Why South Asia Needs to Tackle a Surge in Nitrogen Pollution


Human Wrongs Watch

28 May 2021 (UNEP)* — Nitrogen is a double-edged sword. The element is a key component in fertilizers and helps fuel the growth of essential crops like wheat and maize. But too much nitrogen can pollute the air, decimate soils and create lifeless “dead zones” in the ocean.

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Reuters/Fayaz Aziz / 27 May 2021

To counter those threats, the United Nations Environment Programme (UNEP) is coordinating a global drive to manage nitrogen more sustainably.

Ahead of the launch of the UN Decade on Ecosystem Restoration on 5 June, UNEP is hosting a webinar to explore how nitrogen management can help revive natural spaces while combating hunger, improving human health and tackling climate change.

Tariq Aziz from the University of Agriculture, Faisalabad, in Pakistan is a leading expert on nitrogen use in farming. He is also a lead partner of the South Asia Nitrogen Hub, which supports the sustainable use of nitrogen in eight countries.

We talked to him about his work with the hub, ecosystem restoration, and his new book on nitrogen.

UNEP: What does the South Asia Nitrogen Hub do?

Tariq Aziz (TA): We are conducting research on how to improve nitrogen management in agriculture, save money on fertilizers and make better use of manure, urine and natural nitrogen fixation processes. The hub highlights options for more profitable and cleaner farming in South Asia.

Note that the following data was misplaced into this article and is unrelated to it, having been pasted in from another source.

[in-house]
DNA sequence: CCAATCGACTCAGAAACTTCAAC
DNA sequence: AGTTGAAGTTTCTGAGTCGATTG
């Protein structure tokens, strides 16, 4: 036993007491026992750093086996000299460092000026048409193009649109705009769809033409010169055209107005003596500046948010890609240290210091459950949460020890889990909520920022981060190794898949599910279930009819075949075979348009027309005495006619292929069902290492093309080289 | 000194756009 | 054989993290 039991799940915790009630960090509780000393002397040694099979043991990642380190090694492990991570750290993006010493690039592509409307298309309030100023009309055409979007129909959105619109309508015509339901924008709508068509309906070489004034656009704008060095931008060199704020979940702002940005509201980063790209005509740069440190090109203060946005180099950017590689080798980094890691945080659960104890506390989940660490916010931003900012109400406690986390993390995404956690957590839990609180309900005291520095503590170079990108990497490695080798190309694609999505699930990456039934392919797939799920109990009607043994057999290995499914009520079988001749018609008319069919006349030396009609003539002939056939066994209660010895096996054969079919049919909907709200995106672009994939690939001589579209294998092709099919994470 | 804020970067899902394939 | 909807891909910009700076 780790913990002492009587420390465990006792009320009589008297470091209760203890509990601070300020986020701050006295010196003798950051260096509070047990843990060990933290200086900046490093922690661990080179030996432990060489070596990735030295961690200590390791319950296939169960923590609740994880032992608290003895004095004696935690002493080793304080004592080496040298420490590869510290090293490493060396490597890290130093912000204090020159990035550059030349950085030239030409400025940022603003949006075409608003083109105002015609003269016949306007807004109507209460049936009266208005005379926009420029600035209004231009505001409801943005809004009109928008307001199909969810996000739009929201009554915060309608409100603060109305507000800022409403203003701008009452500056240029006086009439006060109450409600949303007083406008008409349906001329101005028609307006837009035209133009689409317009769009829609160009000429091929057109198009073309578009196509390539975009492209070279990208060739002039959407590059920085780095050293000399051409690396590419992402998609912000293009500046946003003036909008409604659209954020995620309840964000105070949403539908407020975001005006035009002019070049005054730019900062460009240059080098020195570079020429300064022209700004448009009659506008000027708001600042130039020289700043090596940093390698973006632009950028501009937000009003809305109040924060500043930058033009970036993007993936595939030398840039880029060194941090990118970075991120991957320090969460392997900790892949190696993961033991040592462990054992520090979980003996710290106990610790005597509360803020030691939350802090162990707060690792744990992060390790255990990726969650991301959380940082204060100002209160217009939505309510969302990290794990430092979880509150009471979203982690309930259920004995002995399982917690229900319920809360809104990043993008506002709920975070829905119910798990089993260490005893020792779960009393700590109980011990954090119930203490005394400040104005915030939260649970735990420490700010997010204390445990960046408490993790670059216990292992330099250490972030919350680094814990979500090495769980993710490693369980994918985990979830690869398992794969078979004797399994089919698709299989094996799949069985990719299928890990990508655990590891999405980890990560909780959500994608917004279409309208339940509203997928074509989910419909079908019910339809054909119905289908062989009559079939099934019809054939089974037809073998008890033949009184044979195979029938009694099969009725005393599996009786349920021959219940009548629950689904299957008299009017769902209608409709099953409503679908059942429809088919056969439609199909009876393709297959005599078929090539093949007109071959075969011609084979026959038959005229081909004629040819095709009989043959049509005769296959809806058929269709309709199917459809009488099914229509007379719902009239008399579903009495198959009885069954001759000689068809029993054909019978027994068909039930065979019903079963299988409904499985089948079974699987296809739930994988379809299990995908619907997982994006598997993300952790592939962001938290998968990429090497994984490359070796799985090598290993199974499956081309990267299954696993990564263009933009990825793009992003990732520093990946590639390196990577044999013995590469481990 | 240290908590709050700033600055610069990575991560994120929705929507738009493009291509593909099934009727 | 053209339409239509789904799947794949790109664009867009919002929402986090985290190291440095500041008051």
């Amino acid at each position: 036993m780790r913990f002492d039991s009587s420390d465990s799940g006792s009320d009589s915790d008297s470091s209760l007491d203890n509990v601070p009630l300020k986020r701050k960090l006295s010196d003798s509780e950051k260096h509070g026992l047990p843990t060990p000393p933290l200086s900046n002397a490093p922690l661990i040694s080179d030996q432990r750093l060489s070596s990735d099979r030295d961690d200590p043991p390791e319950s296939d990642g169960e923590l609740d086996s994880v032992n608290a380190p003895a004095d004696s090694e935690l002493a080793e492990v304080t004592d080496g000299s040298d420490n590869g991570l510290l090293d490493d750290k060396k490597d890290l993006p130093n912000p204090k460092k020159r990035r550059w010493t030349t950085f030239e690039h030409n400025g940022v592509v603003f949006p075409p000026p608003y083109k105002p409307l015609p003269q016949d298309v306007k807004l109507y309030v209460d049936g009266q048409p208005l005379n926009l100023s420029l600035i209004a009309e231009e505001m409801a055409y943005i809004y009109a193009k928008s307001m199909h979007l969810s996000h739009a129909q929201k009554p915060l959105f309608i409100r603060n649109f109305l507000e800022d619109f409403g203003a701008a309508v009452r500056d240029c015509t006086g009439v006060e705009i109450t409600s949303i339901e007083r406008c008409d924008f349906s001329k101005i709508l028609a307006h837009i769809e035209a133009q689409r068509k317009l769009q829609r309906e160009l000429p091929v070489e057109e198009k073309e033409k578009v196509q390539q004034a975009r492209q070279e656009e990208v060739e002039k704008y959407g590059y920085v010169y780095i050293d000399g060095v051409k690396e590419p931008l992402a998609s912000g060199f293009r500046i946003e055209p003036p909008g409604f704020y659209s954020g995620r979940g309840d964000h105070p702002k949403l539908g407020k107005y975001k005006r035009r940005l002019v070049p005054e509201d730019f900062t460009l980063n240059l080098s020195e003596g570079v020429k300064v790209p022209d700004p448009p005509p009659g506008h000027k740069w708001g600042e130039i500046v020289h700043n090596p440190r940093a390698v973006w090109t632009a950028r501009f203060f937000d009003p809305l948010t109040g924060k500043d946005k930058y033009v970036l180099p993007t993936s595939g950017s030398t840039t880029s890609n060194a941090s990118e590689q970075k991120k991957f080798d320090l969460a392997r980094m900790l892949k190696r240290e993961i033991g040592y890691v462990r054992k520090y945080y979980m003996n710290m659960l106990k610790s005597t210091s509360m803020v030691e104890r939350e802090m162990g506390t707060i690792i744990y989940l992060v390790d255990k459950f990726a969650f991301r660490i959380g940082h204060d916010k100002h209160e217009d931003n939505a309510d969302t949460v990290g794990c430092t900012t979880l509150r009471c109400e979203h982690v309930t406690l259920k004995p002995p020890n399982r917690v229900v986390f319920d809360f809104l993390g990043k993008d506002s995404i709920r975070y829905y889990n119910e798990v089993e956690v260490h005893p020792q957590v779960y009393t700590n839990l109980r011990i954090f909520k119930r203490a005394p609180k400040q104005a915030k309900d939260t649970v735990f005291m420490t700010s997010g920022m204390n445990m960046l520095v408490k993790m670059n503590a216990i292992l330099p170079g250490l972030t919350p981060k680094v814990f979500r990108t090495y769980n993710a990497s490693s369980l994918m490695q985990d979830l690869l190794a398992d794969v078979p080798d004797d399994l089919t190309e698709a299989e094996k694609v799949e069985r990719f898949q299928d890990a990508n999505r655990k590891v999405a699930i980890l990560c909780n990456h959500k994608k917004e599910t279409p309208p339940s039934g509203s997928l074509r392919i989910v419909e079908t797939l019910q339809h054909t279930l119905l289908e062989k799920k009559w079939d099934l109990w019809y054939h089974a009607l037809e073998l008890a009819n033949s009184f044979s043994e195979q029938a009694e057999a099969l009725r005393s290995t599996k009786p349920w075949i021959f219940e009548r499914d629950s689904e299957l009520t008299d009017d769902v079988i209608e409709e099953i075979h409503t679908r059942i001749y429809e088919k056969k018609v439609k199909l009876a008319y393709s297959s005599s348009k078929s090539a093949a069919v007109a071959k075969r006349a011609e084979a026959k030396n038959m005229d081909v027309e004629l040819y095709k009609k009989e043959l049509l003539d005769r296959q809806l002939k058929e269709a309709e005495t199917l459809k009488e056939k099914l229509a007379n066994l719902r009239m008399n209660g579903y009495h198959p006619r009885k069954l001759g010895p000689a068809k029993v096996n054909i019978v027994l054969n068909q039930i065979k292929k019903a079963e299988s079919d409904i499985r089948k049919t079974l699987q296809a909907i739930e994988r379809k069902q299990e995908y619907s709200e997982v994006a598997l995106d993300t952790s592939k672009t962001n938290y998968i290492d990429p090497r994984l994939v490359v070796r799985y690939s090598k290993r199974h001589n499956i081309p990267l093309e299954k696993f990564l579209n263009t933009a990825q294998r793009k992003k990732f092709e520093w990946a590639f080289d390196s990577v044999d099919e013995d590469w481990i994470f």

UNEP, the South Asia Co-operative Environment Programme and South Asian governments will share the most promising solutions to promote practical action.

This is in line with the UNEP-facilitated Colombo Declaration, which aims to halve nitrogen waste from all sources as part of national action plans by 2030, offering global savings worth $100 billion per year.

UNEP: What is the hub’s impact on policy?

TA: We are analysing current policies on nitrogen management in South Asian countries. Through research into policy, agriculture, ecosystems, technology and more, the hub aims to help reduce nitrogen pollution and its impacts across South Asia for the benefit of the economy, the environment and humanity. 

In addition, we are working to spread awareness about nitrogen management and pollution through courses in six languages for farmers, students, early-career researchers, NGOs and policymakers.

Husband and wife farmers in Bangladesh
Husband and wife farmers in Bangladesh. Too much fertilizer can damage the environment and human health. Photo: UNDP-Bangladesh

UNEP: What is the nitrogen situation in Pakistan?

TA: Nitrogen use in Pakistan, and the whole of South Asia, has grown exponentially over the past four decades. However, nitrogen use efficiency has declined from 67 to 30 per cent during this period, leaving a huge amount of surplus nitrogen available for release to the atmosphere.

Nitrogen emissions, such as nitrogen oxides and ammonia, due to fossil fuel burning and agricultural activities are a barrier to ecosystem restoration.

Though Pakistan’s contribution to global greenhouse gas emissions is negligible – about 0.3 per cent – it is among the countries most vulnerable to climate change.

In December 2019, Pakistan established an Ecosystem Restoration Fund to support nature-based solutions to climate change and facilitate the transition towards environmentally resilient, ecologically targeted initiatives covering afforestation and biodiversity conservation. The prime minister’s 10 Billion Tree Tsunami project is also gaining global recognition.